Ireland Web Accessibility Laws
The main web accessibility law in Ireland is the European Directive on the accessibility of websites and mobile applications of public sector bodies, known as EN 301549. The E.U. Web Accessibility Directive was enacted in 2016, ratified by the E.U. Parliament and the Council of the E.U. It primarily applies to government agencies but does have consequences for private organizations as well. As of today, all public sector bodies in E.U. Member States must comply with EN 301549
standards, including Ireland.
Accessibility Standard EN 301 549 applies to government agencies, government-funded bodies, and third-party contractors who provide services to the government. Non-compliance may result in exceeding penalties, as mechanisms for complaint were put in place by the legislators.
The main legislation that addresses web accessibility in Ireland is the Disability Act 2005. This act aims to ensure that people with disabilities can fully participate in society and have equal access to public services. Although the Disability Act does not specifically mention web accessibility, it sets a general framework for accessibility and inclusion.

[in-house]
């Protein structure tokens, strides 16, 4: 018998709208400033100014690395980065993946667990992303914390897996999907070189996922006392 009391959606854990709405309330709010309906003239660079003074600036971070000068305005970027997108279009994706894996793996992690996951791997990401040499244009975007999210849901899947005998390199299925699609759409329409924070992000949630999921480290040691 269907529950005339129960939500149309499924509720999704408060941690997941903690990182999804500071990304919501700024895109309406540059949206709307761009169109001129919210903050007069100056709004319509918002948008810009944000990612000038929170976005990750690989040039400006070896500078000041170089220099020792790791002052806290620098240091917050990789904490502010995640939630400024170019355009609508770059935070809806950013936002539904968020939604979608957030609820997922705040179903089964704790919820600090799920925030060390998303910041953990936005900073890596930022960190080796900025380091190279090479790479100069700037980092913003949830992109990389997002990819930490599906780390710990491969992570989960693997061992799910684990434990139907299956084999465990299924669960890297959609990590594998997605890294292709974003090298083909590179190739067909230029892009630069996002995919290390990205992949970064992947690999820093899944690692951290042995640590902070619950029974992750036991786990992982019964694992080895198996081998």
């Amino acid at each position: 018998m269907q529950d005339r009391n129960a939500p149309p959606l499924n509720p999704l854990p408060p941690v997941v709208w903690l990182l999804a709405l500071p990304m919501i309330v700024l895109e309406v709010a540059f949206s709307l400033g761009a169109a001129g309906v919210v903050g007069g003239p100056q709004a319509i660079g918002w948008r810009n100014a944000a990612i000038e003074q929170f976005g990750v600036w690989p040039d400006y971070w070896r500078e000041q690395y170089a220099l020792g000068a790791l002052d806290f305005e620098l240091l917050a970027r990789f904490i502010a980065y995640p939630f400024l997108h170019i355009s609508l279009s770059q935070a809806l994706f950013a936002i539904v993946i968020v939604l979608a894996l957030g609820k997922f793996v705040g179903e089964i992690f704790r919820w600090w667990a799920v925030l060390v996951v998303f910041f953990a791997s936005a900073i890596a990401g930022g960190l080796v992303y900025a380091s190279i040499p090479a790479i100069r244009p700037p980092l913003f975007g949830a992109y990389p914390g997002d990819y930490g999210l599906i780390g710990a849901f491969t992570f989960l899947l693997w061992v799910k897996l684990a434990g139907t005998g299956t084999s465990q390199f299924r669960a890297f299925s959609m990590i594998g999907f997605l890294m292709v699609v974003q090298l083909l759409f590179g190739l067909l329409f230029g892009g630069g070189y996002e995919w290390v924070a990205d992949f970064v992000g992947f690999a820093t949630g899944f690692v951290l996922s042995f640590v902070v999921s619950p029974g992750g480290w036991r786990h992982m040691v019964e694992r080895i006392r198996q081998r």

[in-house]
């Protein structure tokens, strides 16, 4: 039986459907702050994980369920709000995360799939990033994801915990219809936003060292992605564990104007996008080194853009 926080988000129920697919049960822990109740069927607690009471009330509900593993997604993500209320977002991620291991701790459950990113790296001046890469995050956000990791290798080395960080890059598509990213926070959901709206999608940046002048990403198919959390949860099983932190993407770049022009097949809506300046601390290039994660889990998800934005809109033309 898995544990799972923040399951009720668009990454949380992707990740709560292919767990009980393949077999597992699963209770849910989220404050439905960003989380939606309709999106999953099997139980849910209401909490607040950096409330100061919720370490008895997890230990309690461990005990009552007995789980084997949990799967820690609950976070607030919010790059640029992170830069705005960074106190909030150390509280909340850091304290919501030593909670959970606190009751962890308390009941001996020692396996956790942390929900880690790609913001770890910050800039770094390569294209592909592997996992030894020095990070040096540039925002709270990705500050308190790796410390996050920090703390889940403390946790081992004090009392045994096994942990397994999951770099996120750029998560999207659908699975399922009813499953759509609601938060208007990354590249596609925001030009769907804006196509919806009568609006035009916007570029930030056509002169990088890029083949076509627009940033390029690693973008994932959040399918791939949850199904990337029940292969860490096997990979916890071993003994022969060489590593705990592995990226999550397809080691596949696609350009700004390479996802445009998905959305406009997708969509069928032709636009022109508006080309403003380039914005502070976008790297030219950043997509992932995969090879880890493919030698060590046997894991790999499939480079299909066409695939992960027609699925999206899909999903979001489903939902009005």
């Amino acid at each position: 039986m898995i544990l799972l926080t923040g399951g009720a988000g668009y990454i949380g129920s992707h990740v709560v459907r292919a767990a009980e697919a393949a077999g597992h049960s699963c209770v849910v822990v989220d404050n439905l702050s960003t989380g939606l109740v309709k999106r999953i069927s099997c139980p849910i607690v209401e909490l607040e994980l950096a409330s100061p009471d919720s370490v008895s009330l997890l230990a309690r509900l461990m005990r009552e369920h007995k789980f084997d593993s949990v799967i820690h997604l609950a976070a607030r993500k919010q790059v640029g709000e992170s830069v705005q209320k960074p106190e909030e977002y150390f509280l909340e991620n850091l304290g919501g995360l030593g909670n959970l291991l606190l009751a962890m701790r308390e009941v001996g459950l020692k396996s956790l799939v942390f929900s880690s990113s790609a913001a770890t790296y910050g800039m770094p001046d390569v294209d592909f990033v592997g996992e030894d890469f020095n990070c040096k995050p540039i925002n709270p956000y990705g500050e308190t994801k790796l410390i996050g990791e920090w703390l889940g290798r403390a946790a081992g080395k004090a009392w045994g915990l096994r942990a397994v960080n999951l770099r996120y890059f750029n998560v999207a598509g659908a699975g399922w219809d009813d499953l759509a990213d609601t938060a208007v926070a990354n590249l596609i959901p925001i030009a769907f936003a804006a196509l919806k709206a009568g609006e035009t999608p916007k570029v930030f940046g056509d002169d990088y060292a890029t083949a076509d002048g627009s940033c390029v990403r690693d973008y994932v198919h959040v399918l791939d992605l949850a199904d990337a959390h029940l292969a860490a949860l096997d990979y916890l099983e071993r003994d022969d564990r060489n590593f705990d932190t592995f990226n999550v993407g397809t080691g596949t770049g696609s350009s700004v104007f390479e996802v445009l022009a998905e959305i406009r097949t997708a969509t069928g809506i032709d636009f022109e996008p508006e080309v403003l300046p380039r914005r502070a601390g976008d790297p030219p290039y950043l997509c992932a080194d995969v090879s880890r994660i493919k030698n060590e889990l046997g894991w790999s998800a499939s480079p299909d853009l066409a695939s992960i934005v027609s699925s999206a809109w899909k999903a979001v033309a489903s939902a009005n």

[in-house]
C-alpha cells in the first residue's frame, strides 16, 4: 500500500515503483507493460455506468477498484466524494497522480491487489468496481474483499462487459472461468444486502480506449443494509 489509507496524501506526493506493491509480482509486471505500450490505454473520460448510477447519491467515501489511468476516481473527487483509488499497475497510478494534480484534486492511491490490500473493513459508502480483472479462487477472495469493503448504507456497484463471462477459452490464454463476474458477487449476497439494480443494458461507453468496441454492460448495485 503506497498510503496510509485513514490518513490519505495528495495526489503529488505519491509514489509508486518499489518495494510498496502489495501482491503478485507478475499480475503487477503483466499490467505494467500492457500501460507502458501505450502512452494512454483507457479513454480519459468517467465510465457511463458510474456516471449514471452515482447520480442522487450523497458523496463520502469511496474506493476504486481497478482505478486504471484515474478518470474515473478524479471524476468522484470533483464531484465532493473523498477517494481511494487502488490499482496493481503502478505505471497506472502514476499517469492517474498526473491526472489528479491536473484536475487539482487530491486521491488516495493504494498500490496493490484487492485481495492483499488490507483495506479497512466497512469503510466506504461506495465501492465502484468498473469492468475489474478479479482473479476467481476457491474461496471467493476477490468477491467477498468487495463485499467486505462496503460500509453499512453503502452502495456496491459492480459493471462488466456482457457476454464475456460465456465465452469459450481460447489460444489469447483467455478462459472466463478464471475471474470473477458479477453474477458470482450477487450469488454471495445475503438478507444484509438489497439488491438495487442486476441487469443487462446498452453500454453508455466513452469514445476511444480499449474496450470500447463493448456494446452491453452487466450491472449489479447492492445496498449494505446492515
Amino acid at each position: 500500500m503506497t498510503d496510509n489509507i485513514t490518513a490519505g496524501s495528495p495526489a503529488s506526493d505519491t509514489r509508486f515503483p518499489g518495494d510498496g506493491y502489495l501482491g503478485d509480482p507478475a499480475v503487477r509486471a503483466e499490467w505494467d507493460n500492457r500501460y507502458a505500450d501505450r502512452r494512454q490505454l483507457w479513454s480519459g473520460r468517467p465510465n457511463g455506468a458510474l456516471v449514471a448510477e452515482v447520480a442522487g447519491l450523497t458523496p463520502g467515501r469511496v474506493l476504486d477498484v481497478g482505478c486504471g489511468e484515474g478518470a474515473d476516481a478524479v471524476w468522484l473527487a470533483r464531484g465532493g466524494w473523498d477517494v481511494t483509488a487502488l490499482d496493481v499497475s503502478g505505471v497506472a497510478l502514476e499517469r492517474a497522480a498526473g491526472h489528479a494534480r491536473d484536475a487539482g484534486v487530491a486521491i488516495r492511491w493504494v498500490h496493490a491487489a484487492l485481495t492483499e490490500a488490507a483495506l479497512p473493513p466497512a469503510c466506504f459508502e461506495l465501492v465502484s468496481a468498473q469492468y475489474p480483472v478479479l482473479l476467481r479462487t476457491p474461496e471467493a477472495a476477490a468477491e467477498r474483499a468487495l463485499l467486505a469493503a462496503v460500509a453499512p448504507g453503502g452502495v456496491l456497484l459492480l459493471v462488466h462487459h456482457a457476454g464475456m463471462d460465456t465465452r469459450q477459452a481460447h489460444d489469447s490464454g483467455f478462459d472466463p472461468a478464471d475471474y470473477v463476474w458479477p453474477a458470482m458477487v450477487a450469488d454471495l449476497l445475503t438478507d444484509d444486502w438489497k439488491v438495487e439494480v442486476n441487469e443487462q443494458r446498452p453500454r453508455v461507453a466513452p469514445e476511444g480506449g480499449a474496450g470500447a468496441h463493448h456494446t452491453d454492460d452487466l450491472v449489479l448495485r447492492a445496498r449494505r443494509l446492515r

Furthermore, the National Disability Inclusion Strategy (NDIS) sets out the government`s commitment to promoting inclusion and improving the lives of people with disabilities in Ireland. While the NDIS does not have specific provisions for web accessibility, it emphasizes the importance of accessibility in all aspects of society, including digital services.
At EqualWeb, we recommend you remediate and audit your website against WCAG 2.1
guidelines to avoid any legal risk and to open your doors to the large population of individuals living with disabilities.
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